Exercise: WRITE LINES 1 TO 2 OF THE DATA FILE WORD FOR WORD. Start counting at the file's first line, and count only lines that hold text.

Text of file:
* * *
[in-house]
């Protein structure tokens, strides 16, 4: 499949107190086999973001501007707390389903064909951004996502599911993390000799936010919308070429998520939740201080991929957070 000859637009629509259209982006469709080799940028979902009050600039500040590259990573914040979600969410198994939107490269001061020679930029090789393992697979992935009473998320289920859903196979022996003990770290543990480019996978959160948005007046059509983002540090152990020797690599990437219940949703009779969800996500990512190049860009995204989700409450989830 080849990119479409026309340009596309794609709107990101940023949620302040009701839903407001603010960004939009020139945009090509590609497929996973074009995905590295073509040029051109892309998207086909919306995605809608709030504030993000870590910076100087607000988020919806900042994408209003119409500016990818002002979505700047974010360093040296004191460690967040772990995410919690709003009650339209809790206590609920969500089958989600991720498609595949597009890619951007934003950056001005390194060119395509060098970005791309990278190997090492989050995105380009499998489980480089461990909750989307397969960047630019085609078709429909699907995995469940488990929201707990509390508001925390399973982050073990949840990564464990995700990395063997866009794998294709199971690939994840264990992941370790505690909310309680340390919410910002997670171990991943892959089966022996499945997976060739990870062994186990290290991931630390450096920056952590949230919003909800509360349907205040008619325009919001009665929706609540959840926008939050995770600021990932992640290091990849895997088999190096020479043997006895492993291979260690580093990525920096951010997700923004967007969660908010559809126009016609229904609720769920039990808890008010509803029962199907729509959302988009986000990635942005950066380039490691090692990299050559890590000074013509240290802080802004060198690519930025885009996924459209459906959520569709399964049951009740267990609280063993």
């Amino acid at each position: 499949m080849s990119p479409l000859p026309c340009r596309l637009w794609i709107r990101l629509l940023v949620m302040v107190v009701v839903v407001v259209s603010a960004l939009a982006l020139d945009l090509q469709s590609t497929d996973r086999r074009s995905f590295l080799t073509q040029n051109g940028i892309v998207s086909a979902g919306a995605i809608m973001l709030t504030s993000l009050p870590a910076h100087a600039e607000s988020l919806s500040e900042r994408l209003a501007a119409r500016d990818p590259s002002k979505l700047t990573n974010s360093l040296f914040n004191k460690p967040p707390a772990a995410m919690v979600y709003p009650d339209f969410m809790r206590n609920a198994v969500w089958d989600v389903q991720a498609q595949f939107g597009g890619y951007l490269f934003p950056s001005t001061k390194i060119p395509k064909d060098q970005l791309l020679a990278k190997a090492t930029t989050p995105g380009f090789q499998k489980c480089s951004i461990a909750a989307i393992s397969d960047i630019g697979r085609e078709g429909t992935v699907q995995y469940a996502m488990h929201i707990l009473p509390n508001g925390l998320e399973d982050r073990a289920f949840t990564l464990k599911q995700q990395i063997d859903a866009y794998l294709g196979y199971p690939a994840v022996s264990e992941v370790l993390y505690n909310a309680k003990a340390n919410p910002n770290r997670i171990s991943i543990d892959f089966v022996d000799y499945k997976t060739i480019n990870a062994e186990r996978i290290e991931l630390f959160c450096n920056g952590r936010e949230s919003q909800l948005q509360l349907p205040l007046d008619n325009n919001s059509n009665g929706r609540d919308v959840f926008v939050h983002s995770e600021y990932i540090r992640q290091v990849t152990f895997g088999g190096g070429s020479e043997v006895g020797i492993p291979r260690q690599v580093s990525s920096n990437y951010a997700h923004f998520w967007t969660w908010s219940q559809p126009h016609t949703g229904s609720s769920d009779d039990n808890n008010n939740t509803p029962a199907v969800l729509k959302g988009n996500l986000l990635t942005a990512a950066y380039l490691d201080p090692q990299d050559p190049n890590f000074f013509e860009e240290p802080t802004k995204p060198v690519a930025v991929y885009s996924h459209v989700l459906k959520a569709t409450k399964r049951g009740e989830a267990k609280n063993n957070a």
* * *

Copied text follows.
[in-house]
């Protein structure tokens, strides 16, 4: 499949107190086999973001501007707390389903064909951004996502599911993390000799936010919308070429998520939740201080991929957070 000859637009629509259209982006469709080799940028979902009050600039500040590259990573914040979600969410198994939107490269001061020679930029090789393992697979992935009473998320289920859903196979022996003990770290543990480019996978959160948005007046059509983002540090152990020797690599990437219940949703009779969800996500990512190049860009995204989700409450989830 080849990119479409026309340009596309794609709107990101940023949620302040009701839903407001603010960004939009020139945009090509590609497929996973074009995905590295073509040029051109892309998207086909919306995605809608709030504030993000870590910076100087607000988020919806900042994408209003119409500016990818002002979505700047974010360093040296004191460690967040772990995410919690709003009650339209809790206590609920969500089958989600991720498609595949597009890619951007934003950056001005390194060119395509060098970005791309990278190997090492989050995105380009499998489980480089461990909750989307397969960047630019085609078709429909699907995995469940488990929201707990509390508001925390399973982050073990949840990564464990995700990395063997866009794998294709199971690939994840264990992941370790505690909310309680340390919410910002997670171990991943892959089966022996499945997976060739990870062994186990290290991931630390450096920056952590949230919003909800509360349907205040008619325009919001009665929706609540959840926008939050995770600021990932992640290091990849895997088999190096020479043997006895492993291979260690580093990525920096951010997700923004967007969660908010559809126009016609229904609720769920039990808890008010509803029962199907729509959302988009986000990635942005950066380039490691090692990299050559890590000074013509240290802080802004060198690519930025885009996924459209459906959520569709399964049951009740267990609280063993």